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An Army Of Fun

An Army Of FunStudent volunteers in the Tufts Literacy Corps are helping local kids grow to love learning.

Medford/Somerville, Mass. [10.17.06] On the heels of the White House-led America Reads initiative, launched in 1996 to help kids struggling to learn how to read, Tufts professor Maryanne Wolf of the Eliot-Pearson Department of Child Development decided to apply her literacy research to the development of a new tutoring program called the Tufts Literacy Corps.

The program, directed by reading specialist Dr. Cynthia Krug, began in 1997 with just 16 tutors and three elementary schools in Medford and Somerville. Originally focused on reading, it has evolved to offer tutoring services in writing and mathematics and now operates at six schools and two after-school programs in their host communities. According to Krug, approximately 85 Tufts students are matched up with school children from the community, whom they tutor twice a week.

Two of those students are junior Stan Henkin, a biochemistry and community health major, and senior McCaila Ingold-Smith, a double major in psychology and English. They recently spoke about their involvement with the Tufts Literacy Corps.

Could you describe what the Tufts Literacy Corps is and what you do as mentors?

Henkin: I'm a tutor in reading, so what we do is each person has one or two kids who they tutor...We play games, we read with them, and we teach them easier ways to read. We make reading fun. That's our main goal. It's a huge improvement usually over the year. If a kid is at a third grade level, he usually reads at a second grade level [at the beginning of the year]. We can usually take that kid and make him read at least at a third grade level by the end of the year, maybe even more. It depends on the kid, but they love it. They get time out of class, we play games and it's just really fun... Making a connection with the kid is the main thing.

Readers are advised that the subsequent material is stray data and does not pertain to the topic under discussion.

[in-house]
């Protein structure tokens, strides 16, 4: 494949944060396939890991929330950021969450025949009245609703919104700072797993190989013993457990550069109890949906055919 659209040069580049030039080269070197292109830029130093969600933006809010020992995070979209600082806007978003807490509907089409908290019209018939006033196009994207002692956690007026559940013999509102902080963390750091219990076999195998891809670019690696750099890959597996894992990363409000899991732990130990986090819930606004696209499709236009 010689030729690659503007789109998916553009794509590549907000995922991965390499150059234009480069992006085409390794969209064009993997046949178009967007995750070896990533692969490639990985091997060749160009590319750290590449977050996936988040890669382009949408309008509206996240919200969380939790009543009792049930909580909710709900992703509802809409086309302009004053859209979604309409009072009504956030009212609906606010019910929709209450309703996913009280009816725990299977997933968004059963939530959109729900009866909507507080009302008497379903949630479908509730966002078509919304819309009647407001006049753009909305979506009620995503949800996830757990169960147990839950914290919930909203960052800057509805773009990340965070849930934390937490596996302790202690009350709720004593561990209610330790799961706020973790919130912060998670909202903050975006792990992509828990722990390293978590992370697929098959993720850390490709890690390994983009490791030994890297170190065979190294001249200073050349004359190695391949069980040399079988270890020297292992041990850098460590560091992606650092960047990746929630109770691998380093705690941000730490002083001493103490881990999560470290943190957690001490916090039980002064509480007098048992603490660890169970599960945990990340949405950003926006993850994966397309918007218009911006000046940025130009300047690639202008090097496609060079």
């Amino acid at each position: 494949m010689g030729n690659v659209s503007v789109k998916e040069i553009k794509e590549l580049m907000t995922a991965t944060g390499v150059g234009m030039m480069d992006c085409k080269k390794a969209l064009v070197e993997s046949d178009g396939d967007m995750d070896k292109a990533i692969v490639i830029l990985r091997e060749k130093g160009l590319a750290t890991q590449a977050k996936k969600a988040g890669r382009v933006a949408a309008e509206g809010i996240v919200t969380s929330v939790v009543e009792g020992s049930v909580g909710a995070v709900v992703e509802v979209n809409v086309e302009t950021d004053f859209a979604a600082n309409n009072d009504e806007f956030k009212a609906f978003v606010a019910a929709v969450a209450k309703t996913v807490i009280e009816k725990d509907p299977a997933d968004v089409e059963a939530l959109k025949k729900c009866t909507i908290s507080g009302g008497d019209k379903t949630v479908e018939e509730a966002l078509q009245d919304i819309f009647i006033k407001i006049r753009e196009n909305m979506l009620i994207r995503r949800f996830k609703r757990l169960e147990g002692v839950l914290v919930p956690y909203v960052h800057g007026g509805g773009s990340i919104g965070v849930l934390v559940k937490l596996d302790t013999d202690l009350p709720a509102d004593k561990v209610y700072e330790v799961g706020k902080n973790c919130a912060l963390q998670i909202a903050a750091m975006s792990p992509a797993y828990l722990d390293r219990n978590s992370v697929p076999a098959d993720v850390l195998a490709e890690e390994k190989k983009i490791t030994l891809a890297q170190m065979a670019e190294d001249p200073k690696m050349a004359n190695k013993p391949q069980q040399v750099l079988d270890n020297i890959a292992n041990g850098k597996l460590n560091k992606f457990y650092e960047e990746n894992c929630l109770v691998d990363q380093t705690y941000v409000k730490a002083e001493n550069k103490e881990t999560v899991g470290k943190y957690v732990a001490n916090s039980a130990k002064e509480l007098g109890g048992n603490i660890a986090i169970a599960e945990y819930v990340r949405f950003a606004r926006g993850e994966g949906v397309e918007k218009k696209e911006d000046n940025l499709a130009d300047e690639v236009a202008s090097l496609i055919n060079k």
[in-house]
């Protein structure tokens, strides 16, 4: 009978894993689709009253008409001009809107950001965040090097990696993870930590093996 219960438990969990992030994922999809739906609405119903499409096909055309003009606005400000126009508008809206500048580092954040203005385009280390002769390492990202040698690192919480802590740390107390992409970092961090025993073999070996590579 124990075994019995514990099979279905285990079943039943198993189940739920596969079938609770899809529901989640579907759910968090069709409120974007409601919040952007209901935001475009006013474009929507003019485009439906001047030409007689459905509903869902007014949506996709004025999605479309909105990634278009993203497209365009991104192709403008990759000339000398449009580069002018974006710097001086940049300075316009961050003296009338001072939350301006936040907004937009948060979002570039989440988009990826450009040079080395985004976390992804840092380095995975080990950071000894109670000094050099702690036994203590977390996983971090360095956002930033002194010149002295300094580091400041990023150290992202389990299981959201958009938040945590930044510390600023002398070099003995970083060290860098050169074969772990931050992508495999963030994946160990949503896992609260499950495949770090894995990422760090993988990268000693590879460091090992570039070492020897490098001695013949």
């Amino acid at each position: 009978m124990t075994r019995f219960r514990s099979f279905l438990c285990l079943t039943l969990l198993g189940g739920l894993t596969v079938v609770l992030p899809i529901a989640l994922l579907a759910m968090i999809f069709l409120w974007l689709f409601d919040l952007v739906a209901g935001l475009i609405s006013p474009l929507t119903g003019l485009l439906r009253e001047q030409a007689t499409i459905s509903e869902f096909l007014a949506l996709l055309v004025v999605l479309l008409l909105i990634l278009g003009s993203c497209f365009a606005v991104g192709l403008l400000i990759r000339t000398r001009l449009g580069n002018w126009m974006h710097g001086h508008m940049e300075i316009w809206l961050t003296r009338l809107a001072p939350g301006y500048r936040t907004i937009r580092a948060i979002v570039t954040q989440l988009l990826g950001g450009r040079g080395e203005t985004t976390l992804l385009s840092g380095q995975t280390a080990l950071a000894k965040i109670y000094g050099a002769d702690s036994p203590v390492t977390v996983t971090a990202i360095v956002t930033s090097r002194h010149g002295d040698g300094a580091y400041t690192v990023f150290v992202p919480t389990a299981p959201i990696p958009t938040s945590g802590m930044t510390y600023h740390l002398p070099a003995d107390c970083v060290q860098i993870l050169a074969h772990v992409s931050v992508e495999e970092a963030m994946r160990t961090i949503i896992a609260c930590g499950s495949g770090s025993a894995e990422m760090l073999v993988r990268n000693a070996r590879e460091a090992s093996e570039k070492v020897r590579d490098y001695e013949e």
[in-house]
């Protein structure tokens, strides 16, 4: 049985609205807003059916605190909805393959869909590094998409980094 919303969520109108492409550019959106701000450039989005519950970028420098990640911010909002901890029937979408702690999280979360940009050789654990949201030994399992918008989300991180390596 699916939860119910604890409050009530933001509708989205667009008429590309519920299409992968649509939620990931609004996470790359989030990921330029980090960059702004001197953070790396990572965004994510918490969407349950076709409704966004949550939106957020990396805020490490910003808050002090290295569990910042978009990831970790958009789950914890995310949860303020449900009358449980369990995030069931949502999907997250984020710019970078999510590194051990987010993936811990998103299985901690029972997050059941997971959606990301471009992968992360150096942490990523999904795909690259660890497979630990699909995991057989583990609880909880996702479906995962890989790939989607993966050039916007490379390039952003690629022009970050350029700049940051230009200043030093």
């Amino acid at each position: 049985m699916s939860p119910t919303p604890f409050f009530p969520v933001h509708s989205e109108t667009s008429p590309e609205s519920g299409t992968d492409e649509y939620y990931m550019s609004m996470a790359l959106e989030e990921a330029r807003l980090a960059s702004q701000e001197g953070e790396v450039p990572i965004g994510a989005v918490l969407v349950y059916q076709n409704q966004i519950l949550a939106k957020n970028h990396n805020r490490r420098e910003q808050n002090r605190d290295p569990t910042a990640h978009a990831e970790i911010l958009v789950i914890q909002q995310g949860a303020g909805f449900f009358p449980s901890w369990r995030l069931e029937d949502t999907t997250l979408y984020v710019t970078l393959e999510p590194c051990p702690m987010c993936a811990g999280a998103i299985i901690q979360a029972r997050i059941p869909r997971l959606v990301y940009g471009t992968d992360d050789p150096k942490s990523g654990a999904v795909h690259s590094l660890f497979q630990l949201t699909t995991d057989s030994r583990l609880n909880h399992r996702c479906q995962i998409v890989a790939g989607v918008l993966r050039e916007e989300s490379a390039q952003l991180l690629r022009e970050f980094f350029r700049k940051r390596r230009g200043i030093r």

Ingold-Smith: I have done a little bit of everything. I started out as a poetry tutor. It was a program they did my sophomore year for kids that had trouble writing; it was actually easier for them to write in poetry form. There aren't as many rules to follow and you don't have to think about grammar or sentence structure as much. It's more about getting the images on paper, and kids are pretty good at making creative images and word choices. I started working with this girl, Jamaica, as her poetry tutor, but it sort of evolved and I became a homework helper. Now we're working on writing in general, and she's started to write more formal essays. She was studying for the big standardized tests last year, so [we worked on] how to formulate one of those essays. [I try to] just keep her writing because she hates it so much. I'm trying to make it fun and make her realize that it's really not that bad.

What have gained from your experience as a mentor?